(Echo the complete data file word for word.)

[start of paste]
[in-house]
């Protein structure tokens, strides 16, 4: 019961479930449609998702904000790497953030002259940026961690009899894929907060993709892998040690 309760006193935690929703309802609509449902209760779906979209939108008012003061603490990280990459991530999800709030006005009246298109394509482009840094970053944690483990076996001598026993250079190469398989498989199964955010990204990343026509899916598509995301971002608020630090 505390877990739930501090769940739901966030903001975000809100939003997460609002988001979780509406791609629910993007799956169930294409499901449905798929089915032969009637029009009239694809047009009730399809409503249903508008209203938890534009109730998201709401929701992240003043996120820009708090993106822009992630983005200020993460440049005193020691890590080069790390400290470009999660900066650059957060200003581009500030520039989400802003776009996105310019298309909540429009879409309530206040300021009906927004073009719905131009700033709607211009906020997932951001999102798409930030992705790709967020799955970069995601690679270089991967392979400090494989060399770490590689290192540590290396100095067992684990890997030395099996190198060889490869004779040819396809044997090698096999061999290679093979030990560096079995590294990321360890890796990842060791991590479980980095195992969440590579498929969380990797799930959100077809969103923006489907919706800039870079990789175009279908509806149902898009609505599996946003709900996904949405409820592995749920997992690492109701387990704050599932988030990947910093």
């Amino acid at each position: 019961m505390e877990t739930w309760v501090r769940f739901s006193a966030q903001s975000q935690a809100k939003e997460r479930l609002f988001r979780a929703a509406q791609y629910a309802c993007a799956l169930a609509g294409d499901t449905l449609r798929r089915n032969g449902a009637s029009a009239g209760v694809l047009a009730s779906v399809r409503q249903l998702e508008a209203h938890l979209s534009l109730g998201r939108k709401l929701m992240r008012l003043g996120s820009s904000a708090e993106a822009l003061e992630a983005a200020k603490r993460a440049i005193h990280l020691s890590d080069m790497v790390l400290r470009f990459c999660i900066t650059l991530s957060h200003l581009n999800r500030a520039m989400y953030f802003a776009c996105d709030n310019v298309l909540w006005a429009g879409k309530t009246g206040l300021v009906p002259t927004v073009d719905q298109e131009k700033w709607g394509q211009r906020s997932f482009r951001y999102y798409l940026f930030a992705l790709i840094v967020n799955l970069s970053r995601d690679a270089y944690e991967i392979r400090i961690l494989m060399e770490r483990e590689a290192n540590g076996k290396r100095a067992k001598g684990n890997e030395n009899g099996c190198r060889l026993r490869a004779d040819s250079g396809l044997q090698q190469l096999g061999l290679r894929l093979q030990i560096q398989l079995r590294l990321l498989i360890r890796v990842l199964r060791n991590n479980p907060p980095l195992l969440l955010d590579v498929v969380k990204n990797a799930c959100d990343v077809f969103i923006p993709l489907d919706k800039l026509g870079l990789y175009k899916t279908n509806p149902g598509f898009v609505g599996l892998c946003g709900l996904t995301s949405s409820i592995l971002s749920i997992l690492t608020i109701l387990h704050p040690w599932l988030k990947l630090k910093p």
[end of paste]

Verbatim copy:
[in-house]
């Protein structure tokens, strides 16, 4: 019961479930449609998702904000790497953030002259940026961690009899894929907060993709892998040690 309760006193935690929703309802609509449902209760779906979209939108008012003061603490990280990459991530999800709030006005009246298109394509482009840094970053944690483990076996001598026993250079190469398989498989199964955010990204990343026509899916598509995301971002608020630090 505390877990739930501090769940739901966030903001975000809100939003997460609002988001979780509406791609629910993007799956169930294409499901449905798929089915032969009637029009009239694809047009009730399809409503249903508008209203938890534009109730998201709401929701992240003043996120820009708090993106822009992630983005200020993460440049005193020691890590080069790390400290470009999660900066650059957060200003581009500030520039989400802003776009996105310019298309909540429009879409309530206040300021009906927004073009719905131009700033709607211009906020997932951001999102798409930030992705790709967020799955970069995601690679270089991967392979400090494989060399770490590689290192540590290396100095067992684990890997030395099996190198060889490869004779040819396809044997090698096999061999290679093979030990560096079995590294990321360890890796990842060791991590479980980095195992969440590579498929969380990797799930959100077809969103923006489907919706800039870079990789175009279908509806149902898009609505599996946003709900996904949405409820592995749920997992690492109701387990704050599932988030990947910093």
């Amino acid at each position: 019961m505390e877990t739930w309760v501090r769940f739901s006193a966030q903001s975000q935690a809100k939003e997460r479930l609002f988001r979780a929703a509406q791609y629910a309802c993007a799956l169930a609509g294409d499901t449905l449609r798929r089915n032969g449902a009637s029009a009239g209760v694809l047009a009730s779906v399809r409503q249903l998702e508008a209203h938890l979209s534009l109730g998201r939108k709401l929701m992240r008012l003043g996120s820009s904000a708090e993106a822009l003061e992630a983005a200020k603490r993460a440049i005193h990280l020691s890590d080069m790497v790390l400290r470009f990459c999660i900066t650059l991530s957060h200003l581009n999800r500030a520039m989400y953030f802003a776009c996105d709030n310019v298309l909540w006005a429009g879409k309530t009246g206040l300021v009906p002259t927004v073009d719905q298109e131009k700033w709607g394509q211009r906020s997932f482009r951001y999102y798409l940026f930030a992705l790709i840094v967020n799955l970069s970053r995601d690679a270089y944690e991967i392979r400090i961690l494989m060399e770490r483990e590689a290192n540590g076996k290396r100095a067992k001598g684990n890997e030395n009899g099996c190198r060889l026993r490869a004779d040819s250079g396809l044997q090698q190469l096999g061999l290679r894929l093979q030990i560096q398989l079995r590294l990321l498989i360890r890796v990842l199964r060791n991590n479980p907060p980095l195992l969440l955010d590579v498929v969380k990204n990797a799930c959100d990343v077809f969103i923006p993709l489907d919706k800039l026509g870079l990789y175009k899916t279908n509806p149902g598509f898009v609505g599996l892998c946003g709900l996904t995301s949405s409820i592995l971002s749920i997992l690492t608020i109701l387990h704050p040690w599932l988030k990947l630090k910093p």